Local

LA transportation department taking applications for people-friendly spaces

This section of Griffith Park Drive in Silver Lake has been blocked off to traffic to create a pedestrian plaza. The Los Angeles Department of Transportation is taking applications from community groups that want something similar in their neighborhoods.
This section of Griffith Park Drive in Silver Lake has been blocked off to traffic to create a pedestrian plaza. The Los Angeles Department of Transportation is taking applications from community groups that want something similar in their neighborhoods.
Matt Johnson via Flickr

Listen to story

00:56
Download this story 0MB

The Los Angeles Department of Transportation is encouraging applications from community stakeholders that want to make neighborhood streets more welcoming to people.

With small grants and donations, communities could take portions of city streets and develop uses like pedestrian plazas closed off to cars, areas to park bicycles or mini-parks.

To see an example, swing by the area just off Sunset Boulevard at Edgecliff Drive in Silver Lake. You'll spot a street painted bright green with yellow polka dots. It’s pretty quiet there because no cars are allowed on the street. On Tuesday, people hung out sipping coffee at umbrella-covered tables as vendors set up for a farmers market.

It’s something the city calls a People Street Plaza — a street that’s been blocked off and turned into a vehicle-free space for people.

 

A map from the LADOT People Street Program shows the locations of current projects.
 

“People love it. It’s a hangout. It brings togetherness,” said Zach Albanese, enjoying his morning coffee at one of the curbside tables. It’s a scene the city of Los Angeles wants to make more common.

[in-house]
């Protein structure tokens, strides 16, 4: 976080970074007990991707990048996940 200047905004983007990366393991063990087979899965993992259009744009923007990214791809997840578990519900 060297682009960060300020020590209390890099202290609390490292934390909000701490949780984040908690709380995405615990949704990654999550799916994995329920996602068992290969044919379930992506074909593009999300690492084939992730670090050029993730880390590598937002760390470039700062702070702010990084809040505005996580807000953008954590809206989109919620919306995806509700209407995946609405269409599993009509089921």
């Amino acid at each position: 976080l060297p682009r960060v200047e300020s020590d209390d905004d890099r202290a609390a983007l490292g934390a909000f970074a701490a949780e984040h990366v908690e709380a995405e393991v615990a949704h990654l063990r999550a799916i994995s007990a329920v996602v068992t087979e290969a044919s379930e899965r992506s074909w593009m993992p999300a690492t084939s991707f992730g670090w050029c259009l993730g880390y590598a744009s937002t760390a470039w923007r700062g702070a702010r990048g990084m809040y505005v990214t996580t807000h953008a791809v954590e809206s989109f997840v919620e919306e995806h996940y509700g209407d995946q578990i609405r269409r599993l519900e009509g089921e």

“Streets are really places to be and to slow people down and change how they’re using them is really significant,” said Elizabeth Gallardo, who heads the transportation department's People Street program. The aim is to develop projects like plazas and "parklets," small park-like spaces with seating and planters in areas that would otherwise be used for car parking.

The projects are not time-consuming to develop or costly — plazas average around $50,000 initially — but they allow unneeded or underused portions of streets to be turned into public spaces.

Efforts like these are part of a larger movement called tactical urbanism, which promotes easy, sometimes temporary modifications to make streets more bike and pedestrian friendly.

In the last year, L.A. opened three new people street plazas — in Pacoima, Leimert Park and North Hollywood.

Transportation officials are taking applications until Dec. 15 from community groups that want to develop a project in their neighborhoods. Information on how to apply is posted on the department's People Street website

Andrew Thomas with the Westwood Business Improvement District is preparing an application for a plaza on Broxton Avenue near Westwood Village mainstays like Diddy Riese and the Westwood Village Theater.

"We’re excited about a plaza because we really want and need a people destination in our district," he said, noting that outside of the university, Westwood village lacks a single gathering place for community programs, concerts and events.

"I think it’s just a really great opportunity to take this space back and build on what we already have," Thomas said.

He added providing a shady place for those who braved the long lines at Diddy Riese to sit and eat their frozen treats would be the icing on the ice cream sandwich.